The Sunday Gospel readings for this new liturgical year will be drawn mostly from the Gospel account according to St. Mark. Mark’s account is the shortest of the four Gospels, only sixteen chapters; the other three have at least ten more.
His account is probably the oldest of the four, written possibly around the year 70AD; in fact Ss. Matthew and Luke might have used Mark’s text as a guide for their own Gospel narratives. Although Mark is sometimes identified as the young man who ran off ill-clad from the Last Supper room, the actual author was probably not a Palestinian Jew but rather a Greek-speaking Jew with some Roman connections. Latin words creep into his text and he is not too familiar with the geography of the Holy Land. He is most likely John Mark mentioned in Acts as an aide to Ss. Paul and Barnabas and later mention by St. Peter as an aide. Several small details in Mark’s writing indicate that he had access to an eye-witness of Jesus’ public life. Jesus asleep “on a cushion” during a storm and Jesus instructing that the little girl just cured “be given something to eat” might have come first-hand from St. Peter. Also, the Jesus found in Mark’s account is quite human, perhaps again reflecting St. Peter’s first-hand remembrances.
Jesus shows pity, anger, success, sympathy, surprise, admiration, sadness, and indignation. Mark’s Jesus is definitely a son of man.
Mark does not offer lengthy synopses of Jesus’ teachings. He has no Sermon on the Mount. Rather Mark offers crisp episodes of Jesus teaching and preaching through parables, healing and curing, and dramatically exorcising demons. Mark has thirty-four references to demon possession – much more than Ss. Matthew or Luke while St. John has none. Scholars have discerned especially in Mark’s Gospel account a so-called Messianic secret citing several references: Mark 1:44; 3:12; 5:43; 7:36; 8:26, 30.
Throughout his narrative Mark has Jesus insist that persons who recognize him as the Son of God or the Messiah or the Christ should not declare this belief openly: “And whenever unclean spirits saw him they would fall down before him and shout, “You are the Son of God.” He warned them sternly not to make him known.” Popular belief concerning the Messiah focused on a triumphal leader after the manner of King David who would arrive to throw off foreign tyrants and re-establish the Jewish nation. Jesus resisted this tendency to understand the Messiah as a military or political figure. Rather Jesus has the difficult task of convincing the disciples and the crowds that he has come to offer salvation through his suffering and death – not exactly a battle cry.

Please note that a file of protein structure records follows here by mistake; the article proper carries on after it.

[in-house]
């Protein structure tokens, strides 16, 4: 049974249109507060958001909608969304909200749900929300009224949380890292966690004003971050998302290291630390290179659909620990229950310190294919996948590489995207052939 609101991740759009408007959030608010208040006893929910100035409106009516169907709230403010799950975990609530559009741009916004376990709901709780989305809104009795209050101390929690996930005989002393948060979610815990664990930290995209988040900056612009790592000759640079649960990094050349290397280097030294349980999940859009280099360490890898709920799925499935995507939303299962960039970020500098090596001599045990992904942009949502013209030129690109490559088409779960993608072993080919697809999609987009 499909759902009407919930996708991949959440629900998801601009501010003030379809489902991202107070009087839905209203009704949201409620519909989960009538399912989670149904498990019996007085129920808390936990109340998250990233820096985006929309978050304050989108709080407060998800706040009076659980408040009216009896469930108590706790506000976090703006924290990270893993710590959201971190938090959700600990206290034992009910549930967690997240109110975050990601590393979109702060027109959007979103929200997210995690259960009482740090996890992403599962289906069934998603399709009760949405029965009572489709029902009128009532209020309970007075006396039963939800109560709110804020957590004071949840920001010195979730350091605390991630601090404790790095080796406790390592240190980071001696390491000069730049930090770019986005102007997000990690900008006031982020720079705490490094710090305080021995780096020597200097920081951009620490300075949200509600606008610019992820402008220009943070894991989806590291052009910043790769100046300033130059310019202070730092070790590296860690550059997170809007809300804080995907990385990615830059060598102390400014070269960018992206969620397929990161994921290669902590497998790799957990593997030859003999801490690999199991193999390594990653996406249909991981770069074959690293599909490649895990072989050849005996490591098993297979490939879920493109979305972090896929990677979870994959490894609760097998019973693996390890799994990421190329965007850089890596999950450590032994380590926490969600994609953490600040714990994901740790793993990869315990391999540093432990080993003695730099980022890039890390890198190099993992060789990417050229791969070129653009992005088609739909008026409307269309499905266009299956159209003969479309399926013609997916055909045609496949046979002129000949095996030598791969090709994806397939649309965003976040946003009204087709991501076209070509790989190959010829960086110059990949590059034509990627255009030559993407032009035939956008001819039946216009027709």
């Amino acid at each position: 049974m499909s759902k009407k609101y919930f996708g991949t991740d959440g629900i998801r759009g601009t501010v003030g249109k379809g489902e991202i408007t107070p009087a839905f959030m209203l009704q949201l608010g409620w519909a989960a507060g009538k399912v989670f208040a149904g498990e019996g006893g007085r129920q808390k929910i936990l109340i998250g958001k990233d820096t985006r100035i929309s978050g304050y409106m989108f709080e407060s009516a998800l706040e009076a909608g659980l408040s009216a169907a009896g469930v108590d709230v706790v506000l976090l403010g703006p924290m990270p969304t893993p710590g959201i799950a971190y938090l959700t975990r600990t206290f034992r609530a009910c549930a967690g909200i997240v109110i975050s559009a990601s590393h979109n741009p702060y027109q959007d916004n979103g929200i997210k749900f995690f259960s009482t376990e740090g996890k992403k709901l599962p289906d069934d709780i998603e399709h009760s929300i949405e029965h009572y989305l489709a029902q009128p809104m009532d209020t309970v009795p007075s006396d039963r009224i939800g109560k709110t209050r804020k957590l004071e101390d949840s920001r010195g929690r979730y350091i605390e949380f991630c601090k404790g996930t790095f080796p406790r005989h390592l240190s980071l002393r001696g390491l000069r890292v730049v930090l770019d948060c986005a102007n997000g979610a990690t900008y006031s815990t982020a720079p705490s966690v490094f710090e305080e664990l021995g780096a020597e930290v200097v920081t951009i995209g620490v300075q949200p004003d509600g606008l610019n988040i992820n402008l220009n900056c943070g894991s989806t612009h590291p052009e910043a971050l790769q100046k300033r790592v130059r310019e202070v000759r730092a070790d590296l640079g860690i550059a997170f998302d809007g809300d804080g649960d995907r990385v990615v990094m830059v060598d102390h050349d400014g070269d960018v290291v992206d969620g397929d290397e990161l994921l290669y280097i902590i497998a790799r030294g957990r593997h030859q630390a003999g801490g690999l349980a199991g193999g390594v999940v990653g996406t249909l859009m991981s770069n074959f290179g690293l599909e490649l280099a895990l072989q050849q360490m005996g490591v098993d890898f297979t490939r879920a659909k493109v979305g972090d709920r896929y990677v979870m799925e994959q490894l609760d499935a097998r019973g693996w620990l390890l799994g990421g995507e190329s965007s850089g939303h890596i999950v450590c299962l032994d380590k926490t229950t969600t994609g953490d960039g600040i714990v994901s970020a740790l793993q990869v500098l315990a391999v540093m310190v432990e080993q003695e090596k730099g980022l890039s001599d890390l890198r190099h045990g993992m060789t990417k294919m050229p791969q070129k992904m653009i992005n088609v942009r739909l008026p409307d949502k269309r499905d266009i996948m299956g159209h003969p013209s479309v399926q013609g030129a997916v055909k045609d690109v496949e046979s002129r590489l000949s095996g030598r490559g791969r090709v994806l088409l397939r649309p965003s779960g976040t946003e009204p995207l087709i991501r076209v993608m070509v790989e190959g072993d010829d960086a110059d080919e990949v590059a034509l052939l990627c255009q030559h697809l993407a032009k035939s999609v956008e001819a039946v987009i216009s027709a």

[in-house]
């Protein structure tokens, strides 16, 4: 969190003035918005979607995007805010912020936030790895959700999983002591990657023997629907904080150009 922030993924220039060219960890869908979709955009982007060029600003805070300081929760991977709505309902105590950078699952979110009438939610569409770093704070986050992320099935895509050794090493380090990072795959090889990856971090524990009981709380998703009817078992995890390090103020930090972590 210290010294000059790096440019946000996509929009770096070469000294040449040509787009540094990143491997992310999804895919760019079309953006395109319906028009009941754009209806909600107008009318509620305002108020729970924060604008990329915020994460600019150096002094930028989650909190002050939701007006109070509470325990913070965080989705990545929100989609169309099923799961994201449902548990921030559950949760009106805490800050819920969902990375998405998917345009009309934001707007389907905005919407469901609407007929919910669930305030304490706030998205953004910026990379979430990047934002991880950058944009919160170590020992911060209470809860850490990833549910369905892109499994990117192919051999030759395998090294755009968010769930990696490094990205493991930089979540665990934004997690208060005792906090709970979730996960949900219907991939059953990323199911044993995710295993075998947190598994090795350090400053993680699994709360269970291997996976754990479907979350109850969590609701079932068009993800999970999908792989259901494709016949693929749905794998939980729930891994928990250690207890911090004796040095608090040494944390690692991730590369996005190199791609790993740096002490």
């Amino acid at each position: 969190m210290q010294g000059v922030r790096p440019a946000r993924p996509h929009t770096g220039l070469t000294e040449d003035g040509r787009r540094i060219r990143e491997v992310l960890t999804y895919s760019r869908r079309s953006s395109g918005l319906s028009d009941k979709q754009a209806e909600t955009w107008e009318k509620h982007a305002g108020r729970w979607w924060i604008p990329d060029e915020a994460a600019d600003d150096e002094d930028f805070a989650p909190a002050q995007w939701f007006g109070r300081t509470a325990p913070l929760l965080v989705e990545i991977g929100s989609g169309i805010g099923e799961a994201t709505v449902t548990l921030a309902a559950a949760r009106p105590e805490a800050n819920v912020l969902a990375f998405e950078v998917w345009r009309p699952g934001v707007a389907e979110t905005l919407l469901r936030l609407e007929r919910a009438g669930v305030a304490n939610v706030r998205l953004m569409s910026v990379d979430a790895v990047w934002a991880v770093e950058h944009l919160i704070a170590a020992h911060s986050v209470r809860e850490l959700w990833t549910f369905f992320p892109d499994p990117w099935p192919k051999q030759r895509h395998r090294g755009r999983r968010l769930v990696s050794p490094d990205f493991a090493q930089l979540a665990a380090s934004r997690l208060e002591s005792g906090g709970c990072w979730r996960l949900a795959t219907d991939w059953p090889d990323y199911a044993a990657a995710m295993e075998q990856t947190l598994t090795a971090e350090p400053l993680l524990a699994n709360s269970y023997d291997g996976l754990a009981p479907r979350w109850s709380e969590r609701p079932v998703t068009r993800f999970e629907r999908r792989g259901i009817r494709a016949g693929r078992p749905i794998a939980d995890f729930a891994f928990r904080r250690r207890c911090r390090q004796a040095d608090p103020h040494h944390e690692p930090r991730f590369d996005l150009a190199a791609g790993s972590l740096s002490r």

It is surely no coincidence that the Gospel according to Mark is cut exactly in half by the celebrated confession of St. Peter who acknowledges Jesus as the Christ: “And he asked them, “But who do you say that I am?” Peter said to him in reply, “You are the Messiah.” Before this point, Jesus has been celebrated as the miracle worker, the great preacher, the celebrated foil of demons, the confounder of pompous religious leaders. Mark’s takes eight chapters to build up Jesus Christ as superstar, celebrity, hero. But after the confession of St. Peter, Mark, as do Ss. Matthew and Luke, introduces his readership to Jesus Christ the suffering servant: “He began to teach them that the Son of Man* must suffer greatly and be rejected by the elders, the chief priests, and the scribes, and be killed, and rise after three days.” One might almost accuse Mark of the old “bait and switch” con. The attractive figure of mighty preacher and powerful healer yields to the challenging personality who will be misunderstood, betrayed, tortured and crucified.
The disciples, to say nothing of the crowds and the religious leaders, find this transition difficult but Jesus’ whole ministry is a mission dedicated to revealing that just as Jesus will be victorious after his crucifixion and death so the believing community will be victorious after the persecutions and ordeals of history. “Taking the Twelve aside again, he began to tell them what was going to happen to him. “Behold, we are going up to Jerusalem, and the Son of Man will be handed over to the chief priests and the scribes, and they will condemn him to death and hand him over to the Gentiles who will mock him, spit upon him, scourge him, and put him to death, but after three days he will rise.”
Salvation through suffering and death is so central to Mark’s appreciation of Jesus’ ministry that he offers only the briefest reference to the Resurrection: “On entering the tomb they saw a young man sitting on the right side, clothed in a white robe, and they were utterly amazed…Then they went out and fled from the tomb, seized with trembling and bewilderment. They said nothing to anyone, for they were afraid.” Right now, the patient endurance of suffering is the Gospel message; victory, triumph and rejoicing will follow soon enough.